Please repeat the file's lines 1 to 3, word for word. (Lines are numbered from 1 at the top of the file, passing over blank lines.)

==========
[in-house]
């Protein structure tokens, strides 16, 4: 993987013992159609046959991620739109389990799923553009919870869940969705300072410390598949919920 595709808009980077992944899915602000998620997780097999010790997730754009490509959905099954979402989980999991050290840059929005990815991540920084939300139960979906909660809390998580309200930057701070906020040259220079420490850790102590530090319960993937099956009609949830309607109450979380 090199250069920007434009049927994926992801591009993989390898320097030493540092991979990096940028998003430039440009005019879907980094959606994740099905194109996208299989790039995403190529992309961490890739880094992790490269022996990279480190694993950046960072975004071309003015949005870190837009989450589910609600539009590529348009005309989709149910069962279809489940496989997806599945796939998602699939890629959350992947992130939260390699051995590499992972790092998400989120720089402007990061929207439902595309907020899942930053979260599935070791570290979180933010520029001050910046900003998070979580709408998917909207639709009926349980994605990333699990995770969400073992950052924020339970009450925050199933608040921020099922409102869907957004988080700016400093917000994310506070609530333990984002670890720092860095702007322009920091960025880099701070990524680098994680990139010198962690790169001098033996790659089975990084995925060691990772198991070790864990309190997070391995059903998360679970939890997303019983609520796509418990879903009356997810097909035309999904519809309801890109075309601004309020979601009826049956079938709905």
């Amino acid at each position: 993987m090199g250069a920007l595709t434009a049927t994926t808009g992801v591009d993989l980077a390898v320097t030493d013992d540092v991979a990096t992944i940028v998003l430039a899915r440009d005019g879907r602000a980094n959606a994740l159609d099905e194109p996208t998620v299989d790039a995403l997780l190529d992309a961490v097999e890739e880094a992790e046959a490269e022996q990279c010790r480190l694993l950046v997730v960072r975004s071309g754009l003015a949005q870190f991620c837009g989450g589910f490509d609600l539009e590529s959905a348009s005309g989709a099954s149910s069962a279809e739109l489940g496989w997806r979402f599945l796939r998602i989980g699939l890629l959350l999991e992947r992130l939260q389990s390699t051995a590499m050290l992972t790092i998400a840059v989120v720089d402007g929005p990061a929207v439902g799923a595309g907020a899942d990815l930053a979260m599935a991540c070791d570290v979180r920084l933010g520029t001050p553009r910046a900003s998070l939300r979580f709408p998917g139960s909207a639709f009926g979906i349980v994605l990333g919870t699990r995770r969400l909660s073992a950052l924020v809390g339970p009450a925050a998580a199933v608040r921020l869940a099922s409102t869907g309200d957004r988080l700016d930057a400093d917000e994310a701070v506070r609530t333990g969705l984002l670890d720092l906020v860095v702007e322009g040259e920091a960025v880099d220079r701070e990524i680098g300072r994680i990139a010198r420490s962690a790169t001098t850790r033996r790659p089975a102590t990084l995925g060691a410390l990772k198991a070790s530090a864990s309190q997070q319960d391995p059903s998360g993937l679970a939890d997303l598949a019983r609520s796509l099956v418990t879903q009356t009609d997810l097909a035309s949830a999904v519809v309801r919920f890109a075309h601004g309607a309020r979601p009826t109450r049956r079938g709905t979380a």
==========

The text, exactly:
[in-house]
């Protein structure tokens, strides 16, 4: 993987013992159609046959991620739109389990799923553009919870869940969705300072410390598949919920 595709808009980077992944899915602000998620997780097999010790997730754009490509959905099954979402989980999991050290840059929005990815991540920084939300139960979906909660809390998580309200930057701070906020040259220079420490850790102590530090319960993937099956009609949830309607109450979380 090199250069920007434009049927994926992801591009993989390898320097030493540092991979990096940028998003430039440009005019879907980094959606994740099905194109996208299989790039995403190529992309961490890739880094992790490269022996990279480190694993950046960072975004071309003015949005870190837009989450589910609600539009590529348009005309989709149910069962279809489940496989997806599945796939998602699939890629959350992947992130939260390699051995590499992972790092998400989120720089402007990061929207439902595309907020899942930053979260599935070791570290979180933010520029001050910046900003998070979580709408998917909207639709009926349980994605990333699990995770969400073992950052924020339970009450925050199933608040921020099922409102869907957004988080700016400093917000994310506070609530333990984002670890720092860095702007322009920091960025880099701070990524680098994680990139010198962690790169001098033996790659089975990084995925060691990772198991070790864990309190997070391995059903998360679970939890997303019983609520796509418990879903009356997810097909035309999904519809309801890109075309601004309020979601009826049956079938709905």
């Amino acid at each position: 993987m090199g250069a920007l595709t434009a049927t994926t808009g992801v591009d993989l980077a390898v320097t030493d013992d540092v991979a990096t992944i940028v998003l430039a899915r440009d005019g879907r602000a980094n959606a994740l159609d099905e194109p996208t998620v299989d790039a995403l997780l190529d992309a961490v097999e890739e880094a992790e046959a490269e022996q990279c010790r480190l694993l950046v997730v960072r975004s071309g754009l003015a949005q870190f991620c837009g989450g589910f490509d609600l539009e590529s959905a348009s005309g989709a099954s149910s069962a279809e739109l489940g496989w997806r979402f599945l796939r998602i989980g699939l890629l959350l999991e992947r992130l939260q389990s390699t051995a590499m050290l992972t790092i998400a840059v989120v720089d402007g929005p990061a929207v439902g799923a595309g907020a899942d990815l930053a979260m599935a991540c070791d570290v979180r920084l933010g520029t001050p553009r910046a900003s998070l939300r979580f709408p998917g139960s909207a639709f009926g979906i349980v994605l990333g919870t699990r995770r969400l909660s073992a950052l924020v809390g339970p009450a925050a998580a199933v608040r921020l869940a099922s409102t869907g309200d957004r988080l700016d930057a400093d917000e994310a701070v506070r609530t333990g969705l984002l670890d720092l906020v860095v702007e322009g040259e920091a960025v880099d220079r701070e990524i680098g300072r994680i990139a010198r420490s962690a790169t001098t850790r033996r790659p089975a102590t990084l995925g060691a410390l990772k198991a070790s530090a864990s309190q997070q319960d391995p059903s998360g993937l679970a939890d997303l598949a019983r609520s796509l099956v418990t879903q009356t009609d997810l097909a035309s949830a999904v519809v309801r919920f890109a075309h601004g309607a309020r979601p009826t109450r049956r079938g709905t979380a």